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Tuesday, April 17, 2012

Things aren’t always rosy for Bulls star Derrick Rose

A profile in the current issue of GQ Magazine doesn’t provide many new insights into Bulls
superstar Derrick Rose.
He’s an introvert in the intensely extroverted world of pro sports. He’s so beloved by Bulls fans that he’s unable to walk the streets of his hometown without causing a stir. He can look out the window of his 84th-floor condominium in Trump Tower, but others can’t look in.
Knowing that injuries continue to deny him the opportunity to
escape into the game he loves adds to the melancholy mood of the story.
‘‘It gets on my nerves that I just can’t go out,’’ Rose told writer Will Leitch. ‘‘It’s just boundaries now. People are like, ‘You can’t go here, you can’t go there, you’ve got to let that person know where you’re going.’ It’s just weird. I’m never alone. Ever.’’
You can’t blame Rose if it isn’t the uplifting tale many would
expect, given his meteoric rise to folk-hero status here. A lucrative contract extension from the Bulls and a lifetime contract with Adidas have secured the financial futures of Rose and his immediate family members. That should be enough to make it a banner year.
But Rose wants to earn his keep. For that reason, what has been the most frustrating of seasons for him soon might get even more so.
Rose missed his 24th game of the season Monday with an injury to his right foot suffered Sunday. That’s the fifth separate injury he has suffered this season. And although it isn’t known whether it will prevent him from playing Wednesday against the Charlotte Bobcats, there’s no disputing a theme has developed.
In just his fourth NBA season, Rose can’t stay healthy. There has been some debate about whether his toe injury resulted in back spasms, leading to the strained groin, resulting in a twisted ankle that contributed to his current foot injury. Some medical folks think the link is as elementary as the thigh bone being connected to the hip bone. Others say there’s no way to prove it.
Whatever. The previous injuries wouldn’t necessarily prevent Rose from accomplishing what he must — playing at his best when the postseason begins — for the Bulls to challenge the Miami Heat again. This latest injury, though, might jeopardize his ability to use the final five games of the regular season as a springboard to a deep playoff run.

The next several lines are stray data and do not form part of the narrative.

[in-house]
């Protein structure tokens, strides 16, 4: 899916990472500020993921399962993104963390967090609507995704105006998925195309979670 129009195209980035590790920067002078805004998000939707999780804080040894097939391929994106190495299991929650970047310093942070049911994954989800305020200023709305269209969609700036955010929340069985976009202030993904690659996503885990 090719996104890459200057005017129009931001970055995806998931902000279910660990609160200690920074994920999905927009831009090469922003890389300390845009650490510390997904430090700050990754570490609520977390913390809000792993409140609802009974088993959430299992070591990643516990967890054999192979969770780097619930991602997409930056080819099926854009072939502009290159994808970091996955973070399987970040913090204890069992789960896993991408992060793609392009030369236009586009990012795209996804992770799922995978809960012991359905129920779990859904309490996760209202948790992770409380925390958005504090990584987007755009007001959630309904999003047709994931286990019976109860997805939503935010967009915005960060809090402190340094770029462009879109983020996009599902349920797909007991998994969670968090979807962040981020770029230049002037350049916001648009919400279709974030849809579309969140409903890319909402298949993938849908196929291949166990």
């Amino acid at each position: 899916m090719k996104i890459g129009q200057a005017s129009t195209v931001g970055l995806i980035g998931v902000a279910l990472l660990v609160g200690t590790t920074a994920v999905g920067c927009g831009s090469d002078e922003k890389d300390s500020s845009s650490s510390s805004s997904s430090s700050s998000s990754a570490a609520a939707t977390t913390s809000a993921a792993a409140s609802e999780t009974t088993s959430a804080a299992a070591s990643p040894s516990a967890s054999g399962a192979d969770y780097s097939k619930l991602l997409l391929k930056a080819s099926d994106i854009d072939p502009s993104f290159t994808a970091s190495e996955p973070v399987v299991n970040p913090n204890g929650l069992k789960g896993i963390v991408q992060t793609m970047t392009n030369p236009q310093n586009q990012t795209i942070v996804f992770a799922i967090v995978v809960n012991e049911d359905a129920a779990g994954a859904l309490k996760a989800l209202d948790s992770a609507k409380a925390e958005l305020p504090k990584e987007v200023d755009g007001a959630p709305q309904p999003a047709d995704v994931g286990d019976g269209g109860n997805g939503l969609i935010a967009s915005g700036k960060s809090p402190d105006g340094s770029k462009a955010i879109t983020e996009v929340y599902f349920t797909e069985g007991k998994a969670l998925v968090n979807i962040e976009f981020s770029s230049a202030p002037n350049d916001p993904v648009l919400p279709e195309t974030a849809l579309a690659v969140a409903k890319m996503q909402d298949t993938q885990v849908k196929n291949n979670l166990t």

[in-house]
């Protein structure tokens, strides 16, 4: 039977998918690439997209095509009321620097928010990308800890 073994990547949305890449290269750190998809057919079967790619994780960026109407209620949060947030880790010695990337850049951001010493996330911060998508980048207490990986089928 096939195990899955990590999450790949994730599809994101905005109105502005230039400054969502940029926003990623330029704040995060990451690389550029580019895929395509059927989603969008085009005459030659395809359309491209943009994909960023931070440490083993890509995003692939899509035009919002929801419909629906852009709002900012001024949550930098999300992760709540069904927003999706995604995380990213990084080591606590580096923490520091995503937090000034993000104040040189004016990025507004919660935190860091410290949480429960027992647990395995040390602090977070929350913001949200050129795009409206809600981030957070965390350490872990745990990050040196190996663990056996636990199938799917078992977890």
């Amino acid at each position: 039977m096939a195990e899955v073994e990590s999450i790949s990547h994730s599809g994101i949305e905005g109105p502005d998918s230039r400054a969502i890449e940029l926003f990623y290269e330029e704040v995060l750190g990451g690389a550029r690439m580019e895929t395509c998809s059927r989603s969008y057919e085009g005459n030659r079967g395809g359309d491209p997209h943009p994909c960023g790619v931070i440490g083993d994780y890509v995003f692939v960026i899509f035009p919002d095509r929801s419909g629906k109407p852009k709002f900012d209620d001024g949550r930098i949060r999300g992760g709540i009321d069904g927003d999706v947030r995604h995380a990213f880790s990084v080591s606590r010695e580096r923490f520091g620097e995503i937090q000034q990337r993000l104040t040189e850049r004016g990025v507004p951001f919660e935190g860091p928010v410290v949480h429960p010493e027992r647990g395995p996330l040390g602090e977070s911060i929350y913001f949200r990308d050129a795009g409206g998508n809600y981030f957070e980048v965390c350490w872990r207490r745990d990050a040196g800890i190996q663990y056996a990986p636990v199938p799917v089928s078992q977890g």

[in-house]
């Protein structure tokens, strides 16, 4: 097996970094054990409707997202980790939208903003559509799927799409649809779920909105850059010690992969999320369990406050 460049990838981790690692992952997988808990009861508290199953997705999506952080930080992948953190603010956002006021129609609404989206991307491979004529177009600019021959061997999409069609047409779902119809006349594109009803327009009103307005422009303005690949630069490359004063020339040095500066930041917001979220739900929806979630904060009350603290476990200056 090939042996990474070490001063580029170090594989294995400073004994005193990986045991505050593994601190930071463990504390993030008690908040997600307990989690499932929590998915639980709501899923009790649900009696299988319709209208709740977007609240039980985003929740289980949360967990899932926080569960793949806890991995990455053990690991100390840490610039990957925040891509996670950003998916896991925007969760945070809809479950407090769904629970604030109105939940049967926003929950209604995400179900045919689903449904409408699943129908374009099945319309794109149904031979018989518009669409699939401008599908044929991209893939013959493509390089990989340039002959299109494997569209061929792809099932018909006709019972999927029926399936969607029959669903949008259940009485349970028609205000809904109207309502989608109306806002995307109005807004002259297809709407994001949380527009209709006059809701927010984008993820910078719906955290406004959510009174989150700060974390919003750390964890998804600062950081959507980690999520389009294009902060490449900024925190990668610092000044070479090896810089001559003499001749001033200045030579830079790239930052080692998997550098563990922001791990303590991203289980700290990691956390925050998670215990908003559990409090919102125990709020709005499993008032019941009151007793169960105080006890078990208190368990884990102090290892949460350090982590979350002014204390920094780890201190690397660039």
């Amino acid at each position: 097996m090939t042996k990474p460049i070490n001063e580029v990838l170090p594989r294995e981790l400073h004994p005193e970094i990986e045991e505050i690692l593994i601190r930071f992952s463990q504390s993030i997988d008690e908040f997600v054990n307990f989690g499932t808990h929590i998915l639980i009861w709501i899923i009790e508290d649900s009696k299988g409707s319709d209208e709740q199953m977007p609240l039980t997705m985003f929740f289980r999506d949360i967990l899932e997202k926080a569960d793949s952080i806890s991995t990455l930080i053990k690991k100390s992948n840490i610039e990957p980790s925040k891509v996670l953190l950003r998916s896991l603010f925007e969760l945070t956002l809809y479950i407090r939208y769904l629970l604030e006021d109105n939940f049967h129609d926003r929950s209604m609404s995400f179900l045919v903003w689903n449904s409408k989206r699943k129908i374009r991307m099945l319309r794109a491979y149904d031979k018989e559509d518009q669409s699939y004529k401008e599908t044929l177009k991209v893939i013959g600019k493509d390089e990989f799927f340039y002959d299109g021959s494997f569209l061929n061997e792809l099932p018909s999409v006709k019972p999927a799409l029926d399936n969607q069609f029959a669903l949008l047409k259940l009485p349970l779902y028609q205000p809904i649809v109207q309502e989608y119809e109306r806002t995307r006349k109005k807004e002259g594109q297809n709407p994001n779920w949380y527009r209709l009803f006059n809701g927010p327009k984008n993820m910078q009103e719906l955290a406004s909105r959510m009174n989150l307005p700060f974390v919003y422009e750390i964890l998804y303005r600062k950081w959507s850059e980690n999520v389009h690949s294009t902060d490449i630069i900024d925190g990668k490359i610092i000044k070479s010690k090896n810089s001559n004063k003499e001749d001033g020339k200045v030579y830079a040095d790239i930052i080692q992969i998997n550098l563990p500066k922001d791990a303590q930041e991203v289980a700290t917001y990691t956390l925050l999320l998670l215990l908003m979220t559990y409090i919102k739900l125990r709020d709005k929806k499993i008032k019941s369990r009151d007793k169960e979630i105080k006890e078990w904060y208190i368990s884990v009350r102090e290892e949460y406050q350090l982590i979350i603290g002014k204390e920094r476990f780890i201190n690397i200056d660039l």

Even if it’s not a serious injury, the best-case scenario for Rose and the Bulls might have left the building. Even if Rose is healthy enough to return Wednesday against the Bobcats or Thursday against the Heat, it seems fair to question whether he can remain so after his recovery from one
injury seems only to lead to another this season.
We know how driven Rose is. He admitted again in the GQ story that Michael Jordan’s legacy drives him. It’s not as though the injuries are the result of a questionable work ethic. Rose might be the hardest-working player in the NBA, leading some to suggest his offseason workout regimen is too strenuous.
That smacks of hypocrisy. A young star working himself into the best shape of his life before the most demanding season of his
career is a sign of maturity.
‘‘I’ve run into him a couple of times, but we don’t have a relationship,’’ Rose said of Jordan in the article. ‘‘His titles drive me. I’m not scared of him; if anything, it makes me work harder when I do train.’’
To describe Rose as injury-prone in his career is unfair
because he has been relatively injury-free until this season. To say he has been injury-prone this season is a cold fact.
We might never know why his body is betraying him. But watching his team play without him, like watching Chicagoans go about their lives far below his penthouse window, is likely equally isolating.

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